The threatening, intimidating and violent people behind hare coursing are ‘living outside the law’ says top rural police officer
- Credit: Archant
A top Suffolk rural police officer says hare coursing is a ‘huge issue’ in the county as farmers and landowners brace themselves for a seasonal rise.
Sergeant Brian Calver, of Suffolk's rural and wildlife crime team, said the individuals responsible for the illegal activity "live their whole lives outside of the law".
Hare coursing is a rural crime where dogs are used to chase, catch and kill hares, with gambling on the outcome common practice.
The crime becomes more prevalent at this time of year following harvest when large areas of arable land are cleared of crops, making it easier for hare coursers to travel across fields.
MORE: Rural crime insurance claims coast Suffolk and Essex £3.5mIn recent years hare coursing gangs have been known to operate across Suffolk, in particular around Ixworth, along the A140 corridor through mid-Suffolk and around Great Barton.
The far north-west of Suffolk bordering the Fens and the area between Newmarket and Haverhill are other hotspots.
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Sgt Calver said the individuals are part of organised crime gangs.
"It's a huge issue and something we take very seriously. It isn't just the hare coursing but all the criminality that comes with it," he said.
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"These people live their whole lives outside of the law, they don't care about anybody. The way I often put it is imagine if someone drove onto your garden and when you went out and challenged them, you were threatened. Then they drove through your gate and caused a load of damage. It's no different."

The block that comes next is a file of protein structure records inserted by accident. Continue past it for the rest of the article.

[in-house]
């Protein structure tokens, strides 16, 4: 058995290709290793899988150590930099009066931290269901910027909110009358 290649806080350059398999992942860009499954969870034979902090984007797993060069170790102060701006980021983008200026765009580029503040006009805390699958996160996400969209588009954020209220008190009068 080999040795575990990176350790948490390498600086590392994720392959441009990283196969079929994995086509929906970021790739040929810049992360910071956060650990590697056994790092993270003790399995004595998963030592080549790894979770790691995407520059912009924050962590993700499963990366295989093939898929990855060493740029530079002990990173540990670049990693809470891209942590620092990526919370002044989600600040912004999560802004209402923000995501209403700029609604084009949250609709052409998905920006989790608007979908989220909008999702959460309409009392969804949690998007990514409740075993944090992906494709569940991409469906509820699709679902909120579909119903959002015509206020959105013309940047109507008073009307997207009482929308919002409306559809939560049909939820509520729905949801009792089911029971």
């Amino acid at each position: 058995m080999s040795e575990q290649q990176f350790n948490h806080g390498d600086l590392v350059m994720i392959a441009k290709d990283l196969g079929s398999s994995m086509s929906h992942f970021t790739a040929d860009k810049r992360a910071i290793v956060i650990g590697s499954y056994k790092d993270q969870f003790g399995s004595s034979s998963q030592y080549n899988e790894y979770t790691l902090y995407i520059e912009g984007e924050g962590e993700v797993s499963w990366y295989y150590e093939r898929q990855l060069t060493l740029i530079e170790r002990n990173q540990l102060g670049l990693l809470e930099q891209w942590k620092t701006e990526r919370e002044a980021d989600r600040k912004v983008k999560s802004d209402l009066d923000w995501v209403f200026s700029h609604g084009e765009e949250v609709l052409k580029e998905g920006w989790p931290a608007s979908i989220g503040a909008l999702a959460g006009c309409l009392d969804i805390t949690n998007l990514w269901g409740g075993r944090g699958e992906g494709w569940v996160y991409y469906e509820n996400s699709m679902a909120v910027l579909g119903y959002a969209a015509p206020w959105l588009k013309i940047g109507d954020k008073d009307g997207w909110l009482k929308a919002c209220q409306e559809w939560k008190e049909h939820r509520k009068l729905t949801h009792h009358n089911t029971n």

MORE: Landowner 'threatened' by illegal hare coursers during annual spike in post-harvest incidentsSgt Calver said Suffolk police are working with 12 other forces to stop hare coursing, liaising with counterparts in neighbouring counties to apprehend criminals or prevent them travelling to certain areas.
"I would encourage anyone who sees hare coursing in progress to call 999. I don't know how many times people tell us they've called the farmer who owns the land. By all means do that, but call us first so we can act."
Tim Passmore, Suffolk's police and crime commissioner, said: "Hare coursing is a really nasty business. The people involved can be threatening and intimidating, and often violent if approached.
"The constabulary has targeted resources to fight rural crime but they need the public to be their eyes and ears so please call 101 to report any suspicious activity or 999 if a crime is on-going."